IFES Supports Electoral Commission of Zambia to Deliver a Trusted Election
In the summer of 2021, many observers doubted that Zambia’s presidential and parliamentary elections would go forward on Aug. 12. A national economic crisis, widespread political violence and the most polarizing campaign season in the history of modern Zambia brought the country to “the brink of a human rights crisis.” Yet Zambia came back from the brink in large part due to the commendable work of the Electoral Commission of Zambia (ECZ). Despite political pressure and the bitterly polarized political environment, the ECZ delivered a peaceful election, managed record levels of voter turn-out and ushered in an orderly transition of power.
The secret to their success? An impressive level of operational readiness and their commitment to transparency on and after election day – however, this success didn’t happen overnight.
Crucial to the ECZ’s success was the Political Participation and Leadership Activity, funded by the United States Agency for International Development (USAID). Through this initiative, the ECZ welcomed the International Foundation for Electoral Systems (IFES) as a partner via the Consortium for Elections and Political Process Strengthening (CEPPS).
IFES started its support to the ECZ with an early needs assessment, which showed that Provincial Election Officers (PEOs) and District Elections Officers (DEOs) needed better training and support to deal with crises and electoral conflict. The PEOs and the DEOs are local government employees loaned to the Electoral Commission to manage and conduct elections. They play a key role in the electoral process, including in preventing and managing electoral conflict. However, in 2021, the majority of DEOs were new and had never worked a general election before, and the majority had not been fully trained on electoral processes and crisis management.
To meet this need, IFES developed and delivered nationwide trainings to all PEOs and DEOs on conflict mitigation, electoral leadership and crisis communication.
These trainings were extremely successful. In a post-election survey of PEOs and DEOs, 85 percent said they encountered security risks or incidents during the 2021 elections. One DEO observed that political actors “were targeting DEOs in one way or another to intimidate [and] extract information” ahead of election day. However, all respondents noted that they felt either very (83 percent) or somewhat (17 percent) prepared to serve in their role. Almost 90 percent agreed that IFES training equipped them to engage and communicate with electoral stakeholders – whether political parties, observers or voters – in a way that could mitigate conflict in an efficient and effective manner. Clear and transparent communication is key to fostering trust in the electoral process, while operational readiness is critical to “build democracies that deliver for all.” Thanks to the ECZ partnership with IFES, the PEOs and DEOs were able to do their part on both fronts.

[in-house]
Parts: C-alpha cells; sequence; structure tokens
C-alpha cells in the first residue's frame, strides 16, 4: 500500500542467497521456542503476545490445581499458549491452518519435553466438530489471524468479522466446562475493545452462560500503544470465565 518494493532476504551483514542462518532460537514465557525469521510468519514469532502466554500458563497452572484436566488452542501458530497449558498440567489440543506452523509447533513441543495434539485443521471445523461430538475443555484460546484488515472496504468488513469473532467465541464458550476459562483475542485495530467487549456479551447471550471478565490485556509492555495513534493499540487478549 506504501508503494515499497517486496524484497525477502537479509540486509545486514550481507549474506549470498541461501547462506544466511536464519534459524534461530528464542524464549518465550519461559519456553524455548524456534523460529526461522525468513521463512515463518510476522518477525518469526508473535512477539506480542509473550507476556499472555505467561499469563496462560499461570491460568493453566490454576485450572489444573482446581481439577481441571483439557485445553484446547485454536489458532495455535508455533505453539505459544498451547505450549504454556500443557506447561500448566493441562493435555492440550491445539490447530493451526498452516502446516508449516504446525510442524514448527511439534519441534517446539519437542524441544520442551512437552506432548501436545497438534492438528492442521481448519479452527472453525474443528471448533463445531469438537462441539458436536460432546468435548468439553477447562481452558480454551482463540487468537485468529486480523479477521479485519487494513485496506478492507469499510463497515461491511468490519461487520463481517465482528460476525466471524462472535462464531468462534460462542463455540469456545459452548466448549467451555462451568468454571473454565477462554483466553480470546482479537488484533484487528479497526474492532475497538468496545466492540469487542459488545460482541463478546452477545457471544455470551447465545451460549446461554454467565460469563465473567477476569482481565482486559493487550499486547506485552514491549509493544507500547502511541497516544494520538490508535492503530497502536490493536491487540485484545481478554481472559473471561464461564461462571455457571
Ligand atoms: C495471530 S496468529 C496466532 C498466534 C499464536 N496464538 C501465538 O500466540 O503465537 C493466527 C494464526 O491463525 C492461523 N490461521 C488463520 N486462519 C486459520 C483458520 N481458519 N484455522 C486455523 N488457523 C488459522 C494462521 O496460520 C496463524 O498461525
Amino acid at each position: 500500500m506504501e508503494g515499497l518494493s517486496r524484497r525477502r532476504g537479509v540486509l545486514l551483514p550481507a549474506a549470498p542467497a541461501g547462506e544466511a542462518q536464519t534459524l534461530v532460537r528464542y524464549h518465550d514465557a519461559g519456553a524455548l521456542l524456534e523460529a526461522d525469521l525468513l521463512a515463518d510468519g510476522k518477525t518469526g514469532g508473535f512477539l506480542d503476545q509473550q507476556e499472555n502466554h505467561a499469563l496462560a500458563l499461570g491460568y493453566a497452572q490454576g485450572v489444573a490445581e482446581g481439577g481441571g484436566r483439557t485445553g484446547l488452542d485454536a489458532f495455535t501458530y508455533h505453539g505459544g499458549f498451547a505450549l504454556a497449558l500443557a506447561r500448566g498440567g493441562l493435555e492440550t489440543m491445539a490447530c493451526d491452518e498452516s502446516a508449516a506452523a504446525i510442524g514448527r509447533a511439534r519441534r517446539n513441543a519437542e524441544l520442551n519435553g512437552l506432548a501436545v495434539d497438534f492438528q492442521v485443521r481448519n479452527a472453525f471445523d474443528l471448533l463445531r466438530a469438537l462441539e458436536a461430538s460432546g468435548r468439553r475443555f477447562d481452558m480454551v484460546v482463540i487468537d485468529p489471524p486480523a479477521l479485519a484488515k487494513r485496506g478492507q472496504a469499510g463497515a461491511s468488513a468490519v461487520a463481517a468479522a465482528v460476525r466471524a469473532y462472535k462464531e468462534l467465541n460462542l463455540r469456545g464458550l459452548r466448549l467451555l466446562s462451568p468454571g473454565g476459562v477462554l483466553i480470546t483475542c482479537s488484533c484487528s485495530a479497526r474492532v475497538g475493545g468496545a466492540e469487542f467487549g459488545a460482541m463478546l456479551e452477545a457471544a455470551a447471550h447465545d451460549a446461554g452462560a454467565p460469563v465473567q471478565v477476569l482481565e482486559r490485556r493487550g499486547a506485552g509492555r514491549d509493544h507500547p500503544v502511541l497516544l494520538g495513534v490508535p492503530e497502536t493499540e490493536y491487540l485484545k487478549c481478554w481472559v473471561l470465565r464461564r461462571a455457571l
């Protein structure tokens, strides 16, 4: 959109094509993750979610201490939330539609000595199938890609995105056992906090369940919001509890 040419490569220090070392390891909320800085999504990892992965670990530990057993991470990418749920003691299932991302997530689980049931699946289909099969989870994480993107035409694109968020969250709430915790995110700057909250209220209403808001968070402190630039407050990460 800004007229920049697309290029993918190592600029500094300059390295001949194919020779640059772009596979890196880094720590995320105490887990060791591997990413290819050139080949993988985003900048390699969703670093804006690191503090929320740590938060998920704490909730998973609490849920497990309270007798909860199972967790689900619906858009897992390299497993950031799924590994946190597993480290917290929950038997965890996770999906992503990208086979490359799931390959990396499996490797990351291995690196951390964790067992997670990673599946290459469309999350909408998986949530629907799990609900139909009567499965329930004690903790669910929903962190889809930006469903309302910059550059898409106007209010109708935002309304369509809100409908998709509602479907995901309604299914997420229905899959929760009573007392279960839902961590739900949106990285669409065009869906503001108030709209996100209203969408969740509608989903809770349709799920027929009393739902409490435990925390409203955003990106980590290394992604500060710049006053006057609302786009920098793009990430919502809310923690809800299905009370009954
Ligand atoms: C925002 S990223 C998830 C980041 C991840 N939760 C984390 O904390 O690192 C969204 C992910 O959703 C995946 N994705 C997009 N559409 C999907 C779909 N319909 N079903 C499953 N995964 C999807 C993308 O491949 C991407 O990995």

In addition, IFES supported the rollout of the ECZ’s Electoral Support Centers (ESC). These coordination hubs were established at the national and provincial level to resolve logistical and security issues on Election Day for the country’s 12,000 polling stations. In collaboration with the ECZ, IFES developed and printed the ESC training handbook and introduced it to 74 ESC master trainers. These master trainers then trained 2,624 district, constituency and ward-level ESC officers.
The ESC immediately proved their value. The district, constituency and ward-level ESC officers provided essential communications and status updates to their counterparts at the national level throughout Election Day. They also worked to immediately resolve operational hurdles as they arose at polling stations. One ESC officer shared how dried-up ink pads almost stopped voting at several stations – without the ink, poll workers could not certify ballots. However, ESC staff put their crisis and operational training to work and quickly resolved the situation, sourcing fresh ink pads and allowing the election to move forward.
ESCs also acted as sources for clear and reliable information to political parties, observers and voters. Official sources of reliable information not only support public trust in electoral outcomes, but also halt the advance of disinformation and fake news.
As part of a post-election review, nearly all ESC officers considered the IFES training to have been effective in preparing them to work at the ESC.
Despite fears of a democratic decline preceding the general elections, the largely peaceful August elections were followed by an orderly transition of power from the Lungo administration to the incoming Hichilema administration. A variety of factors played a part in these achievements, yet the efforts made by ECZ and IFES were crucial to a well-run Election Day and to the eventual peaceful transfer of power. The strides that the ECZ made to bolster its capacity and proactively mitigate risks to the elections through local training and ESC expansion all represent important steps toward fostering public perception of the ECZ as an independent, reliable institution. IFES is proud of our partnership with the ECZ. Together, we build democracies that deliver for all.
Published on December 6, 2021.